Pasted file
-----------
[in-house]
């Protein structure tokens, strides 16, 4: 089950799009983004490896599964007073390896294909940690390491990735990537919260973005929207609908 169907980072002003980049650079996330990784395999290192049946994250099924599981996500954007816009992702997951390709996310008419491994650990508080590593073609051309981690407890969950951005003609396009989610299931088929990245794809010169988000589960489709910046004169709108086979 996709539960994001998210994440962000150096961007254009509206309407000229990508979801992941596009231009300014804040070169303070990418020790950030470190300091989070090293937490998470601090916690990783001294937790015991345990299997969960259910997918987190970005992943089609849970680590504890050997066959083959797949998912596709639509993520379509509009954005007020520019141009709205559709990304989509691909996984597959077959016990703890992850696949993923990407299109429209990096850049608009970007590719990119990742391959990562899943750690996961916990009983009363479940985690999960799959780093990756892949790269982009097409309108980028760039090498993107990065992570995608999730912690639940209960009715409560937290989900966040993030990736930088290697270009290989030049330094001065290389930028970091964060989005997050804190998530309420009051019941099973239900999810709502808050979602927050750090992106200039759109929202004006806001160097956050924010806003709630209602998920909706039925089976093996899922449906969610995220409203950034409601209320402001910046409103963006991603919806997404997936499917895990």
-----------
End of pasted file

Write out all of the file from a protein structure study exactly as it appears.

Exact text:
[in-house]
């Protein structure tokens, strides 16, 4: 089950799009983004490896599964007073390896294909940690390491990735990537919260973005929207609908 169907980072002003980049650079996330990784395999290192049946994250099924599981996500954007816009992702997951390709996310008419491994650990508080590593073609051309981690407890969950951005003609396009989610299931088929990245794809010169988000589960489709910046004169709108086979 996709539960994001998210994440962000150096961007254009509206309407000229990508979801992941596009231009300014804040070169303070990418020790950030470190300091989070090293937490998470601090916690990783001294937790015991345990299997969960259910997918987190970005992943089609849970680590504890050997066959083959797949998912596709639509993520379509509009954005007020520019141009709205559709990304989509691909996984597959077959016990703890992850696949993923990407299109429209990096850049608009970007590719990119990742391959990562899943750690996961916990009983009363479940985690999960799959780093990756892949790269982009097409309108980028760039090498993107990065992570995608999730912690639940209960009715409560937290989900966040993030990736930088290697270009290989030049330094001065290389930028970091964060989005997050804190998530309420009051019941099973239900999810709502808050979602927050750090992106200039759109929202004006806001160097956050924010806003709630209602998920909706039925089976093996899922449906969610995220409203950034409601209320402001910046409103963006991603919806997404997936499917895990």